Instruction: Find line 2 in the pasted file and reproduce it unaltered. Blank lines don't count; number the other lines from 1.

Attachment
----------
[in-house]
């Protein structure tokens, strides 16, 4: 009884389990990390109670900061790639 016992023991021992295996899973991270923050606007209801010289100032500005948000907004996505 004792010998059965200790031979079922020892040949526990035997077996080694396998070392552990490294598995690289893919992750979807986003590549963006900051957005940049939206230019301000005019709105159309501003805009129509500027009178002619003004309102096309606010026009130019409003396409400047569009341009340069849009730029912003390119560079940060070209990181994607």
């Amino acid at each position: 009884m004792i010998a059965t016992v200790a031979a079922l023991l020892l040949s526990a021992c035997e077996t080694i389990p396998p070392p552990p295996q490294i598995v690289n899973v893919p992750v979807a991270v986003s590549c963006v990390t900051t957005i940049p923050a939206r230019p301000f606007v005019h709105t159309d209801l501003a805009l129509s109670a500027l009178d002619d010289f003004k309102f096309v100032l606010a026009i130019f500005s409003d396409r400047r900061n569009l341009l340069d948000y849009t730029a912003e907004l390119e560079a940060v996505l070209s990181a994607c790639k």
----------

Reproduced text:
């Protein structure tokens, strides 16, 4: 009884389990990390109670900061790639 016992023991021992295996899973991270923050606007209801010289100032500005948000907004996505 004792010998059965200790031979079922020892040949526990035997077996080694396998070392552990490294598995690289893919992750979807986003590549963006900051957005940049939206230019301000005019709105159309501003805009129509500027009178002619003004309102096309606010026009130019409003396409400047569009341009340069849009730029912003390119560079940060070209990181994607």